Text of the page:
Barriers with Aging Parents and How to Overcome Them

    Published: 06-16-2009
    Views: 11,732
    Mary Alexander from Home Instead Senior Care provides some tips for effective communication with seniors and how to overcome obstacles. This video focuses on the different barriers with aging parents and how to overcome them.

    Improving Communication with Aging Parents.

    Overcoming Barriers in Communication.

    Mary Alexander: Hi! I am Mary Alexander from Home Instead Senior Care, today I am discussing tips for effective communication with seniors. Now, I am going to talk about ways to overcome barriers to communication.

    Barriers to communication certainly exist, but there are ways to overcome them. Age related decline and physical abilities can make communication more challenging and some illnesses make communication difficult.

    For example, hearing loss can make you harder to understand. So be patience and speak more clearly. You should also face the person when you talk and avoid talking while you eat. If hearing aids are out of the question, check to see of an assistive listening device could improve communication by phone.

    Another barrier is vision loss. Vision loss makes it harder for the elderly person to recognize you. So don't take it personally, if they don't recognize you right away. Some elderly people also experience changes in speaking ability and their voices become weaker or harder to understand.

    Be patient when listening, and be aware of when the elderly person gets tired and wants the visit to end. Some age related memory loss is normal as people grow older, but it's also a barrier. Most often short term memory is affected making it harder for an elderly person to remember recent events. Keep this in mind and practice patience.

    Another barrier is the continuance of the parent-child relationship. For most people, mid-life is a time of independence and mastery. You have gain confidence and a clear sense of what your values are. So this state of life is focused on consolidating your gains and taking out new responsibilities. At the same time mid-life is a time to nurture and give back whether by having children or engaging and mentoring or socialization.

    As an adult you probably move quickly and efficiently through the world. Completing tasks and taking care of your many responsibilities, looking ahead to the next mountain to climb. Your elderly parents in contrast are letting go duties and responsibilities as they settle into retirement.

    As their physical health and independence fail, they try to hold on to the areas of life they still control. At the same time they are looking back and trying to understand the significance of their experience and what they will leave behind.

    It's these different prospectives that can leave to break downs in communication between you and your parents. By understanding the pitfalls, however, you can learn to talk to your elderly parents in a way that helps to close the communication gap.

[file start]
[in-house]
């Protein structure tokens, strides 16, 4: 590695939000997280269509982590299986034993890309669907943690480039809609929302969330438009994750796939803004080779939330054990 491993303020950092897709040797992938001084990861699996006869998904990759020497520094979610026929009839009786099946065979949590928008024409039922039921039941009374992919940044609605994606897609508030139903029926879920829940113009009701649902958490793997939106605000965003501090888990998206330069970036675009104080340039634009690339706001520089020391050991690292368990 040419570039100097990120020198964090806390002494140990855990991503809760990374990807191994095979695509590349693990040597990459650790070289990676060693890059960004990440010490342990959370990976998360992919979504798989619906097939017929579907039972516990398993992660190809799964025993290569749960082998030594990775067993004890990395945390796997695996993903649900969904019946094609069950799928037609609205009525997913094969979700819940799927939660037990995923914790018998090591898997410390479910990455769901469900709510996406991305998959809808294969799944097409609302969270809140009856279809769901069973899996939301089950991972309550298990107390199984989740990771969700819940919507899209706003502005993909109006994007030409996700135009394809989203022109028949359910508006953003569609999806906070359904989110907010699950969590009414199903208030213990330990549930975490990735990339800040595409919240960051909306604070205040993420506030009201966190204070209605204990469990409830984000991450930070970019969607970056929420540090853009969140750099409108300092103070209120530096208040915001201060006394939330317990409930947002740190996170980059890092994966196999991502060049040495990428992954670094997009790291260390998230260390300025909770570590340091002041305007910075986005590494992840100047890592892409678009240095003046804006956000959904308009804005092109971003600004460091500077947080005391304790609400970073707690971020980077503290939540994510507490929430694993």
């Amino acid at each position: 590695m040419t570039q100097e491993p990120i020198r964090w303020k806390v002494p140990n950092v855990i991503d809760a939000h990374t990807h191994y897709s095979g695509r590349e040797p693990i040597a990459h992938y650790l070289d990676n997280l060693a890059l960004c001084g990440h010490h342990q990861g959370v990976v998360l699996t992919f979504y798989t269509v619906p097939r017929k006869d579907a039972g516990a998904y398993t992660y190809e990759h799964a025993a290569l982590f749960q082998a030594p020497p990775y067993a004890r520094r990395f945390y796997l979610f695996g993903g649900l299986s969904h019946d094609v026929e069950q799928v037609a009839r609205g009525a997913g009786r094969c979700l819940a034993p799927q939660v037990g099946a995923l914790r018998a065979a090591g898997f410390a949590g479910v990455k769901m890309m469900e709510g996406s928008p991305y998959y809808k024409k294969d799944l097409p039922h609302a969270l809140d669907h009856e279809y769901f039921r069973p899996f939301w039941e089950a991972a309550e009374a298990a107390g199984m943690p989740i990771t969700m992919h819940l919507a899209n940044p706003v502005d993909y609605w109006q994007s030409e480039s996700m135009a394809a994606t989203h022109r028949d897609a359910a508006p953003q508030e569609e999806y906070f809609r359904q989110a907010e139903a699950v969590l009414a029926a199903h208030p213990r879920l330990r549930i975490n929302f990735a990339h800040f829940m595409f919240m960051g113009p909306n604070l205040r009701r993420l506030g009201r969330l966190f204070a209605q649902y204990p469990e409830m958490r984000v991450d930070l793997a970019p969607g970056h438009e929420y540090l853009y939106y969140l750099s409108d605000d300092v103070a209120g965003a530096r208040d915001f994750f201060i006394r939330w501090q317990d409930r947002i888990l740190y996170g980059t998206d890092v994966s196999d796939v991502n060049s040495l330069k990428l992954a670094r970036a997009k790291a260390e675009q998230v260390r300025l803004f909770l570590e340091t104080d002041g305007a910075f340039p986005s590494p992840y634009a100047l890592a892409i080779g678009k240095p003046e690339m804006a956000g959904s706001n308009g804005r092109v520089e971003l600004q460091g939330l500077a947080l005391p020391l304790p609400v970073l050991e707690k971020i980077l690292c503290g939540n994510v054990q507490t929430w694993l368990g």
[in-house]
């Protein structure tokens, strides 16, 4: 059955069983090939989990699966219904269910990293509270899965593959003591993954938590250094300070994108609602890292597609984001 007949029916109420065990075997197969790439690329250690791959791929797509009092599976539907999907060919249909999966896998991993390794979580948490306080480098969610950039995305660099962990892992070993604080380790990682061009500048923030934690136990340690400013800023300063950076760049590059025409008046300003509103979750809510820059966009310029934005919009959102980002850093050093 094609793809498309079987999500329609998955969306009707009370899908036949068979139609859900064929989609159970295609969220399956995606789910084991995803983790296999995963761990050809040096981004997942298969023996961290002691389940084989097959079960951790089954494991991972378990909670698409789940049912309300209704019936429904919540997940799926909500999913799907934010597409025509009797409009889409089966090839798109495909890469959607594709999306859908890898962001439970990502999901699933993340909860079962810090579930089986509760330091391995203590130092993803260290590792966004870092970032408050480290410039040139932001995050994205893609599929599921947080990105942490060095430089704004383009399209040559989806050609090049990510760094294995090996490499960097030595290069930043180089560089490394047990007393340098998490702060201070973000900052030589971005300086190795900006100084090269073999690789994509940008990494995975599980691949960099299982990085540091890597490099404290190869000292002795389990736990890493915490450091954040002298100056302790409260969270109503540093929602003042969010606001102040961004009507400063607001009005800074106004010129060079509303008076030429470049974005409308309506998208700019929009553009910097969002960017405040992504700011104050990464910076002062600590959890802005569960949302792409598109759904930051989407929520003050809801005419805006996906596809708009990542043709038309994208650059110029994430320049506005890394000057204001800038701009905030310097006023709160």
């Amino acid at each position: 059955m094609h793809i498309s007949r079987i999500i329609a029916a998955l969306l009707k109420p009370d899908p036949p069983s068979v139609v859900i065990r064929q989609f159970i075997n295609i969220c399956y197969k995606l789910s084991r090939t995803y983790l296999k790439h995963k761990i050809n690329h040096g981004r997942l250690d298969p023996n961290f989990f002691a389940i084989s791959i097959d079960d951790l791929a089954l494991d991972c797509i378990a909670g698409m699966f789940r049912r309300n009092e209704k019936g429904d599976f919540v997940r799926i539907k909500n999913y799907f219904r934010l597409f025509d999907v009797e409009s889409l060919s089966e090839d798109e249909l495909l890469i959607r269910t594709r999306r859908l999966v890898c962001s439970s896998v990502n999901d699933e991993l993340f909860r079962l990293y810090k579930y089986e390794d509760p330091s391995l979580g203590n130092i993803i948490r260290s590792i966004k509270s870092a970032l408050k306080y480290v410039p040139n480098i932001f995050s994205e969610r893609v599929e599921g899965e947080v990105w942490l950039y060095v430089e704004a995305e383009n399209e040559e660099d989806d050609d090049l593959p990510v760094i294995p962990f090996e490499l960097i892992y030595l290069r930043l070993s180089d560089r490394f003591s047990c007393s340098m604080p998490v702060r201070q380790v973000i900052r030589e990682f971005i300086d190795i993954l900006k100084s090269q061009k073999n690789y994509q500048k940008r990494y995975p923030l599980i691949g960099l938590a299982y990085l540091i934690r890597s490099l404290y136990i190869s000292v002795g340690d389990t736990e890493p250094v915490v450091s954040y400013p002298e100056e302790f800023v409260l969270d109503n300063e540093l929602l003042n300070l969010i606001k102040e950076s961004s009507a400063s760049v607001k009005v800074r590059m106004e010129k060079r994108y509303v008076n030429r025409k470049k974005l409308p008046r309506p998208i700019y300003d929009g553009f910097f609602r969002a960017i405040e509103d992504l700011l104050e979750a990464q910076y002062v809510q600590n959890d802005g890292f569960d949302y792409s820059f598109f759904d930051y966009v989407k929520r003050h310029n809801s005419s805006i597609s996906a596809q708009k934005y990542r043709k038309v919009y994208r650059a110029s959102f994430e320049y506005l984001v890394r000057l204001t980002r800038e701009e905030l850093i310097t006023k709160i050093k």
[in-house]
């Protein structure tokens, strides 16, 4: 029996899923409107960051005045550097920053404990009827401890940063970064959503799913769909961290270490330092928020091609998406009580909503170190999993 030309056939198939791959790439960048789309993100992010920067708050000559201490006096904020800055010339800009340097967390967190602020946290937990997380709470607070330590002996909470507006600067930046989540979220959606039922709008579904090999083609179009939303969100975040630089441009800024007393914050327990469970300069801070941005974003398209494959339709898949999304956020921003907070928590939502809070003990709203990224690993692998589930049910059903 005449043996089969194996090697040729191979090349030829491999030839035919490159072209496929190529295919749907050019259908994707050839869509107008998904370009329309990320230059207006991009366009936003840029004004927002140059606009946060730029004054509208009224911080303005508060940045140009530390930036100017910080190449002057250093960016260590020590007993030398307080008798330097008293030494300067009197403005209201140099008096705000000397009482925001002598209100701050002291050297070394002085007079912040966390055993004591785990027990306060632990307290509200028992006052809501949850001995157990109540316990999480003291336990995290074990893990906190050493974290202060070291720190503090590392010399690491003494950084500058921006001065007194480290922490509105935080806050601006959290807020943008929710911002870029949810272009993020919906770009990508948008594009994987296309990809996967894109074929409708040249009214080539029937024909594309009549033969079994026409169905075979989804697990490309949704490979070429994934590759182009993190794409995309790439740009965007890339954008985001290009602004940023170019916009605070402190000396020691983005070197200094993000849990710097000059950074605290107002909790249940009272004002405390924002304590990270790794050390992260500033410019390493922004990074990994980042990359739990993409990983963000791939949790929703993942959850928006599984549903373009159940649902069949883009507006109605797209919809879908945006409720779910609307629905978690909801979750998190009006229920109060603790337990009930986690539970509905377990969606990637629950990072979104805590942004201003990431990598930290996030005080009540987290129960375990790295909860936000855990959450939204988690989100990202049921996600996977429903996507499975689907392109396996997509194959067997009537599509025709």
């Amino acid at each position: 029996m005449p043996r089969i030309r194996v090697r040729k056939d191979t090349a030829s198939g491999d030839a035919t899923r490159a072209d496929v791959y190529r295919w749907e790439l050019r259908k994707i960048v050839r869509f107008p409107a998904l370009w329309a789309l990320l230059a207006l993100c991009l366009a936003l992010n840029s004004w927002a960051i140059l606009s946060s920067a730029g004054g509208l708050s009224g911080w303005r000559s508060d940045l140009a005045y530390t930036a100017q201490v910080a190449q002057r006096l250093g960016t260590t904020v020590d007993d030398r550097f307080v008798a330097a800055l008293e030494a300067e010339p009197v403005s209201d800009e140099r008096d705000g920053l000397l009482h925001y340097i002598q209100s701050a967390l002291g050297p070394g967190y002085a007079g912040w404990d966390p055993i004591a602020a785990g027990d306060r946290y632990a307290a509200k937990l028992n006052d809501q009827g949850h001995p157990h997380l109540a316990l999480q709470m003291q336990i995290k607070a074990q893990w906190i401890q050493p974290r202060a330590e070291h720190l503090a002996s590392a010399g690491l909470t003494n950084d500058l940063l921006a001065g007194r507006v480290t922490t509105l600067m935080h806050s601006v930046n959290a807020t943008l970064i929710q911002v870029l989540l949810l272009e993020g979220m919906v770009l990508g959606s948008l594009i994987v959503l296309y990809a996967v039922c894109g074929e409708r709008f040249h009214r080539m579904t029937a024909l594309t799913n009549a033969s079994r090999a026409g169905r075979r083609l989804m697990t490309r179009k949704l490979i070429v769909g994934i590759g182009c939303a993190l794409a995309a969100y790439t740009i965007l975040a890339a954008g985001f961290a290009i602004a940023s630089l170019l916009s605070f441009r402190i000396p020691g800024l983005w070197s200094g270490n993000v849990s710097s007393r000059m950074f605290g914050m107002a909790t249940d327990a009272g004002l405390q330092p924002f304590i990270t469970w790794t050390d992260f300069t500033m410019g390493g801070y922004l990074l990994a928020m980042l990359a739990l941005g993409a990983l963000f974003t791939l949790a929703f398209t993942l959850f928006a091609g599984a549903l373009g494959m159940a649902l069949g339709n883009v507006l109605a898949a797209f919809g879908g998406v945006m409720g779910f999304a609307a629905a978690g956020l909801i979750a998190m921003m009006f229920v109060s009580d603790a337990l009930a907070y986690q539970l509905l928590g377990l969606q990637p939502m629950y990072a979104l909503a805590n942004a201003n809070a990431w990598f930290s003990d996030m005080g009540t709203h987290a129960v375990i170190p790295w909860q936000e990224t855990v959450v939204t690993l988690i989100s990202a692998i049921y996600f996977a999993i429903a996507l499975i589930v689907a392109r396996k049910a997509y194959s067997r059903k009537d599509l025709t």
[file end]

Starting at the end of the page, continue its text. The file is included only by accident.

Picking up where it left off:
There are some parents who just refuse to communicate. They simply don't want to deal with the issue you're raising. The best you can do is to practice patience and try not to get frustrated. You should also enlist the support of other family members.

    They are friends and trusted medical advisors to see if they can help you in your efforts. It's likely that anyone who cares for your senior loved one is also concerned about similar issues, but may not want to interfere by actively asking them and engaging their support you maybe able to open doors of communication with your parents that otherwise seem closed.

    The last thing you should do is allow a lack of knowledge about senior issues to keep you from communicating with your parents. There are a multitude of books, services and Internet sites dedicated exactly to helping adult children deal with aging parents needs.

    A little research will go a long way. Caring.

    com is a great place for caregivers to learn information, ask the questions, friends support, and share stories with others engaged and caring for their senior loved ones.

    Home Instead Senior Care has a significant amount of information on their website, not only about communications issues, but the whole gamut of caring for seniors. If you don't have access to the Internet, you can find a Home Instead Senior Care provider in our local phonebook.

    Lastly, we recommend you check with local, state, and national government and nonprofit agencies that deal with elder care. Many have hotlines you can call for information. Others will mail you pamphlets or information available via the Internet. Talking with your senior loved one can be challenging, but when practiced with the tools we've outlined can lead to rewarding conversations and the development of meaningful and loving bonds that last the life time.